Science and conservation for the world’s 2800 small mammal species

Rodents: Family Castoridae

holding_imgThe family Castoridae includes all modern beavers and their fossil relatives. There is only one genus, Castor, and two species within this genus. These two species are Castor fiber, the European beaver and Castor canadensis, the North American Beaver. The geologic record of this family extends back to the Oligocene, with Castoroides and Palaeocastor being well known extinct members. Members of Castoridae occupy the northern temperate zone, where they serve an important ecological role. They often fell trees due to their feeding on bark and leaves, and their preferences for certain tree types have an impact on the tree species composition in the surrounding area. The building of dams, digging of canals and borrows also modifies the streams and lakes that they occupy. The resulting flooding creates habitats for various different species of wildlife.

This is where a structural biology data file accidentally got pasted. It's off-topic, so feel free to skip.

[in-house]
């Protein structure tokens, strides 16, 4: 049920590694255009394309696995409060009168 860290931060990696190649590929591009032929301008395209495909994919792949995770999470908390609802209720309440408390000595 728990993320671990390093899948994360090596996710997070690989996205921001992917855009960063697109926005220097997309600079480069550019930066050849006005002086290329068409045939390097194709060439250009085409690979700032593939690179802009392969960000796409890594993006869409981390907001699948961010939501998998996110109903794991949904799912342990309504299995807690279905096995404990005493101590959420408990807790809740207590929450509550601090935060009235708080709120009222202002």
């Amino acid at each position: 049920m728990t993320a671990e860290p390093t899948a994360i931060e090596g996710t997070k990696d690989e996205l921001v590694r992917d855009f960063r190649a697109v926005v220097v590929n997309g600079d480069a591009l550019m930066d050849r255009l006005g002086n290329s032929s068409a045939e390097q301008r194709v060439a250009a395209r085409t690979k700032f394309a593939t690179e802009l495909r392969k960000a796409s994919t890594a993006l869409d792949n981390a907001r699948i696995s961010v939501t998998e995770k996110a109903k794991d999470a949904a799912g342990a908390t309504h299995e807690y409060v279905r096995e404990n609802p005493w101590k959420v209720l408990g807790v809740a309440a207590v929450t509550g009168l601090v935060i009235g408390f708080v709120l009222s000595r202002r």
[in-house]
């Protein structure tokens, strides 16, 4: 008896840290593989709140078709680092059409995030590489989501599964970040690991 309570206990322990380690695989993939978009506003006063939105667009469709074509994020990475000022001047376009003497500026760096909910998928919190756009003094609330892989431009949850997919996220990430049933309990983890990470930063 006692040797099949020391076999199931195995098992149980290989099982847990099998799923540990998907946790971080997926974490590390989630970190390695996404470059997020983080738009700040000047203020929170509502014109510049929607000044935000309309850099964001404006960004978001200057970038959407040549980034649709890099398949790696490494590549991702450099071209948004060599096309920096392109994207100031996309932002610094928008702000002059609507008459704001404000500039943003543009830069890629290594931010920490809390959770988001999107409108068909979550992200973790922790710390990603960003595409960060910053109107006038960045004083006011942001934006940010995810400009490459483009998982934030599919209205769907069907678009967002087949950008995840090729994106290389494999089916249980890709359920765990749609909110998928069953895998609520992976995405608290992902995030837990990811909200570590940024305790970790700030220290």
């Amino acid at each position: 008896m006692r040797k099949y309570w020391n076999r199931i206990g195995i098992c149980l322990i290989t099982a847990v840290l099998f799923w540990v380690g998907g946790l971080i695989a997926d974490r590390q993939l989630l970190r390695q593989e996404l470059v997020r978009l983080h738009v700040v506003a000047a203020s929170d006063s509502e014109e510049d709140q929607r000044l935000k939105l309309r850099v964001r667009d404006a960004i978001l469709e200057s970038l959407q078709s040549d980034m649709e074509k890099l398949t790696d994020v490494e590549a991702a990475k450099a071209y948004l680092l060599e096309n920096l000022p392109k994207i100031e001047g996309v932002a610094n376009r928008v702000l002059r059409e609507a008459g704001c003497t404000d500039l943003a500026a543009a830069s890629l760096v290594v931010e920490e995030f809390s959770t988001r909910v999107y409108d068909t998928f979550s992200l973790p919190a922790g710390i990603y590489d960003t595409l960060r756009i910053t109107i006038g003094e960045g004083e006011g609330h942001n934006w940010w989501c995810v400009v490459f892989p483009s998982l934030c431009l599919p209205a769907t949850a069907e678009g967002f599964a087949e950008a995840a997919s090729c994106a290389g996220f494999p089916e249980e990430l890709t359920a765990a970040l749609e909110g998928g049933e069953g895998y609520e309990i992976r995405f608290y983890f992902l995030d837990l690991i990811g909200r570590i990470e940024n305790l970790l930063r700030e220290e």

Castorids live in small family groups, and mark specific territories with scent mounds. When frightened, they loudly slap the water with their tails as a warning to their family and as a method of startling any potential predator. They are semiaquatic, and use a pelage of long guard hairs and dense underfur for insulation. This coat has made them a target for fur trappers in the past. To aid with their locomotion in water they have a flattened tail and webbed hind feet. Their eyes are protected by nictating membrane, and their nostrils and ears can be closed as well. An interesting characteristic of castorids is that their epiglottis lies above the soft palate in the narial passage. This allows air to flow through without actually entering the mouth cavity. The back of the tongue can rise up to fit against the palate to block the passage of water from the mouth. This characteristic allows castorids to open their mouth underwater to gnaw or carry branches.



Work Cited
Myers, P. 2000. “Castoridae” (On-line), Animal Diversity Web. Accessed October 20, 2014 at

Author: Lauren Naylor